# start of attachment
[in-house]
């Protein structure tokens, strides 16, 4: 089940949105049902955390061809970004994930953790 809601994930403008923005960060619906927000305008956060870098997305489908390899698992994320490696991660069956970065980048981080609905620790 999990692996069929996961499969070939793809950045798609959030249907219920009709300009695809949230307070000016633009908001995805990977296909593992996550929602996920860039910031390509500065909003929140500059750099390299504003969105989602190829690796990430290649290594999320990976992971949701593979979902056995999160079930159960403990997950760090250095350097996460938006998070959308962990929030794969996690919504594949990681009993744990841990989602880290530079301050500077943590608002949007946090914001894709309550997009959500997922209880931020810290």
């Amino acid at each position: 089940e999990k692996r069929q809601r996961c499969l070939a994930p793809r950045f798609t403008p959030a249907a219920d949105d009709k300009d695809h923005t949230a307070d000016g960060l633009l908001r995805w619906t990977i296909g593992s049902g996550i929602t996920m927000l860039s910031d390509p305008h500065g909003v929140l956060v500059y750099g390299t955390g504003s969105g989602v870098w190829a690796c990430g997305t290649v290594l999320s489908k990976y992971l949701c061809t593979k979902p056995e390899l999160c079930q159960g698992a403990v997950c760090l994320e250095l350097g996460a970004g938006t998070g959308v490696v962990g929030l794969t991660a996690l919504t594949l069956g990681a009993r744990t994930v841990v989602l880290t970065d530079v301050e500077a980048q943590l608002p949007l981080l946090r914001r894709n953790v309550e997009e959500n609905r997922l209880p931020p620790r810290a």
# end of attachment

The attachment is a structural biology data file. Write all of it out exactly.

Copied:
[in-house]
């Protein structure tokens, strides 16, 4: 089940949105049902955390061809970004994930953790 809601994930403008923005960060619906927000305008956060870098997305489908390899698992994320490696991660069956970065980048981080609905620790 999990692996069929996961499969070939793809950045798609959030249907219920009709300009695809949230307070000016633009908001995805990977296909593992996550929602996920860039910031390509500065909003929140500059750099390299504003969105989602190829690796990430290649290594999320990976992971949701593979979902056995999160079930159960403990997950760090250095350097996460938006998070959308962990929030794969996690919504594949990681009993744990841990989602880290530079301050500077943590608002949007946090914001894709309550997009959500997922209880931020810290």
């Amino acid at each position: 089940e999990k692996r069929q809601r996961c499969l070939a994930p793809r950045f798609t403008p959030a249907a219920d949105d009709k300009d695809h923005t949230a307070d000016g960060l633009l908001r995805w619906t990977i296909g593992s049902g996550i929602t996920m927000l860039s910031d390509p305008h500065g909003v929140l956060v500059y750099g390299t955390g504003s969105g989602v870098w190829a690796c990430g997305t290649v290594l999320s489908k990976y992971l949701c061809t593979k979902p056995e390899l999160c079930q159960g698992a403990v997950c760090l994320e250095l350097g996460a970004g938006t998070g959308v490696v962990g929030l794969t991660a996690l919504t594949l069956g990681a009993r744990t994930v841990v989602l880290t970065d530079v301050e500077a980048q943590l608002p949007l981080l946090r914001r894709n953790v309550e997009e959500n609905r997922l209880p931020p620790r810290a």